U.S. President Donald Trump put Justin Trudeau on the spot Tuesday over Canada’s NATO defence spending.
“What are you at? What is your number,” the U.S. president pointedly asked, referring to how much Canada spends on NATO defence as a percentage of its GDP. The two men were meeting at a NATO summit in London.
Prime Minister Trudeau replied, “The number we talk about is 70 per cent increase over these past few years.” He then mentioned “significant” spending on jets and naval vessels.
But Trump, who has repeatedly demanded that all NATO allies meet a benchmark figure of 2 per cent of GDP, was not to be diverted from his question.
“Where are you now in terms of your number?” he said again.
There was a brief exchange between Trudeau and an adviser before the prime minister replied, “1.4.”
Last week, NATO estimated Canada would spend about 1.31 per cent of its GDP on its military this year.
“They’re getting there,” Trump told reporters. “They know it’s important to do and their economy is doing well. They’ll get there quickly I think.”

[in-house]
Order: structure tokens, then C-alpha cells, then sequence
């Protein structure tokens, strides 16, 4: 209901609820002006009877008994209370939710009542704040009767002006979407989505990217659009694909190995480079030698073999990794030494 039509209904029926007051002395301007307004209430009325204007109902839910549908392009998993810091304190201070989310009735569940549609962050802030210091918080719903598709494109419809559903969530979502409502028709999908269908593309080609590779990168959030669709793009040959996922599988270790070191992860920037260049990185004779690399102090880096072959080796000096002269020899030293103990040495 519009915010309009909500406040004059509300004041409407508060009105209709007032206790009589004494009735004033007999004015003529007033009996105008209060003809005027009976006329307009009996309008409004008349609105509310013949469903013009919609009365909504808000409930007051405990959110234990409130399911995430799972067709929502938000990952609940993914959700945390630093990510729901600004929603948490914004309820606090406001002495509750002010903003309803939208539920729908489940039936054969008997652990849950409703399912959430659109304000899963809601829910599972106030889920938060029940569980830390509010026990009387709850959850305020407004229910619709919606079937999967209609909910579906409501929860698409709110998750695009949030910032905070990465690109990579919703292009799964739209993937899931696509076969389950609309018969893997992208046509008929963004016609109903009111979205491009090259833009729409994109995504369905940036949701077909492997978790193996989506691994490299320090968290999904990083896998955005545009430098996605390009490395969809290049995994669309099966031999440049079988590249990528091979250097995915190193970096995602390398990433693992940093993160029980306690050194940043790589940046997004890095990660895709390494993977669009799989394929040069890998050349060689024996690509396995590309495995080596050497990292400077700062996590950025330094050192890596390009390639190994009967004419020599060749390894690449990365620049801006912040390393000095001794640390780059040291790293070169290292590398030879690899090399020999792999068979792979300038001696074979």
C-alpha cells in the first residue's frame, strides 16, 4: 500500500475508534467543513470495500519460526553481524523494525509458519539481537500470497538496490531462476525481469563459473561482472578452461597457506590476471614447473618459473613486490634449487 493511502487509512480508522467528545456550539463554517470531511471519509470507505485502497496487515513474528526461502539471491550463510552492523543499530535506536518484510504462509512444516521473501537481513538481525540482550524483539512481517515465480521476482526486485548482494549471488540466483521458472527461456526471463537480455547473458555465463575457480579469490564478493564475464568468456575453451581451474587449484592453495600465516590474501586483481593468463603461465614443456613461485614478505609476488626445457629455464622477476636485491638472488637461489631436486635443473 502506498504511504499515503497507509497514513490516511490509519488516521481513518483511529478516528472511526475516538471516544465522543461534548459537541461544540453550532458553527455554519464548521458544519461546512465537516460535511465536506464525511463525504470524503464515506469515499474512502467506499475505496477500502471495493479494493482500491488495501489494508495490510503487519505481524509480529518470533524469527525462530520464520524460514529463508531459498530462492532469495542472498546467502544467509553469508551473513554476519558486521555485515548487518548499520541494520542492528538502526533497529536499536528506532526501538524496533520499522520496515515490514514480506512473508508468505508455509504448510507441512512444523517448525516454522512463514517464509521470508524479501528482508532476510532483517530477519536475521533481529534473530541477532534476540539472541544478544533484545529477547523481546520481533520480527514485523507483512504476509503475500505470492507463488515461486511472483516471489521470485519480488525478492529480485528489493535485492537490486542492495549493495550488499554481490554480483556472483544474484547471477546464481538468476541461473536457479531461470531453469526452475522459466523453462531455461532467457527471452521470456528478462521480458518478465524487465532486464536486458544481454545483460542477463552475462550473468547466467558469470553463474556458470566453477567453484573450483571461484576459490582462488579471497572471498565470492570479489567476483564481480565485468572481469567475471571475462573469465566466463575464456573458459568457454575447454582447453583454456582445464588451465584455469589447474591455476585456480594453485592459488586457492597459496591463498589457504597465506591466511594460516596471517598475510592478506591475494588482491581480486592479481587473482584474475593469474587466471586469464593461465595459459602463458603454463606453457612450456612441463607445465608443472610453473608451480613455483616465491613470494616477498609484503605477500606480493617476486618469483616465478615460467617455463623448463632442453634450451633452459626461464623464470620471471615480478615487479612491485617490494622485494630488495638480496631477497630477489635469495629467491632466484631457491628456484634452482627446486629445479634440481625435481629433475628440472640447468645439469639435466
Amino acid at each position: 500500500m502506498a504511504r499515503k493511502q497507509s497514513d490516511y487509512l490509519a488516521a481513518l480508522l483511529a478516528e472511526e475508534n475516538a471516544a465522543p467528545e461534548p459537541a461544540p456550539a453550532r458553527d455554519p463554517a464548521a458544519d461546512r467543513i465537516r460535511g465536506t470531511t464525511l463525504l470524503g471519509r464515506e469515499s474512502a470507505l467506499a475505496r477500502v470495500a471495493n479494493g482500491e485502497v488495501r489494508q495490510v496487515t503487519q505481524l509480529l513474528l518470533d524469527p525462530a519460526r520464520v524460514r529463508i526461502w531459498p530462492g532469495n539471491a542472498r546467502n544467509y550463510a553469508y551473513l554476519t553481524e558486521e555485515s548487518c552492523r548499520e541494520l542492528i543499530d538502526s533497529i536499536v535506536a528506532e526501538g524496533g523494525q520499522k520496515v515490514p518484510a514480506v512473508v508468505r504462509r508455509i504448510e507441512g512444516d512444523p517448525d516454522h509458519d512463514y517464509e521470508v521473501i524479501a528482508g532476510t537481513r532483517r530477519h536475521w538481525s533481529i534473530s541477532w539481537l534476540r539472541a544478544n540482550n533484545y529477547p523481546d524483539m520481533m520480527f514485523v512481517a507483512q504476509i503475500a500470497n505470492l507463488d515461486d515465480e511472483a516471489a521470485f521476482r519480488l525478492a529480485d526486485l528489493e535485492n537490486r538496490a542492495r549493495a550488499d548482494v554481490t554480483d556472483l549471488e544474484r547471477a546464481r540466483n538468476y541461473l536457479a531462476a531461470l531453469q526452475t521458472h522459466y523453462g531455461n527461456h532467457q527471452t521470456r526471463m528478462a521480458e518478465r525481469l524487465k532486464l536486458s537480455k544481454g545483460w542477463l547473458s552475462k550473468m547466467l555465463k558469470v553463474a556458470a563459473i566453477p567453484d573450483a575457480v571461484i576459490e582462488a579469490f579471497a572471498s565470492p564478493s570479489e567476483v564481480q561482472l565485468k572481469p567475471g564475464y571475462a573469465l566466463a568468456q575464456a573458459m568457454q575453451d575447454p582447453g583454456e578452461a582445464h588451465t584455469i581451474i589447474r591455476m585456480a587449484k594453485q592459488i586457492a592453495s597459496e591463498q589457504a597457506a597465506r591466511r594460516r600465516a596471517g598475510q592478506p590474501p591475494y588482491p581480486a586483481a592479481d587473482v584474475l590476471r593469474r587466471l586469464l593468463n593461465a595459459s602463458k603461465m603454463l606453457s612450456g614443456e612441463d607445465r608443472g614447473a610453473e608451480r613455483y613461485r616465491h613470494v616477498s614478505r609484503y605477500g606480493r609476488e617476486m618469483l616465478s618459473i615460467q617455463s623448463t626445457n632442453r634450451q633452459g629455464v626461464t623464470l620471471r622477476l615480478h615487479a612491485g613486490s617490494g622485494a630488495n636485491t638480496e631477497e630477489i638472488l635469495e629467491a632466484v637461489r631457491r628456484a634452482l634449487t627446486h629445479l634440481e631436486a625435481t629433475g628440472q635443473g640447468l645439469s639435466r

Meanwhile, Trump and Emmanuel Macron sparred in front of reporters over Turkey’s future in NATO and other differences, hours after the U.S. president assailed his French counterpart for “very nasty” comments about the military alliance.
The exchange was a vivid display of the sour turn in the relationship between the two men, who were once close enough that Trump made Macron the guest of his first state dinner as president.
During remarks to reporters at a meeting on the sidelines of the NATO summit, Trump and Macron began by gently outlining their differing views on the alliance. But the conversation became more pointed after Trump invited Macron to take back Islamic State captives held by U.S.-allied forces in Syria.
“Would you like some nice ISIS fighters?” Trump asked. “I could give them to you, you could take every one you want.”
“Let’s be serious,” Macron responded.
Earlier in the day, Trump said Macron was “very disrespectful” when he warned recently of the “brain death” of NATO. The remarks were “very dangerous” and Trump said he could even envision France “breaking off.”
“NATO serves a great purpose,” the U.S. president said, adding that Macron’s remarks were a “very, very nasty statement essentially to 28 countries.”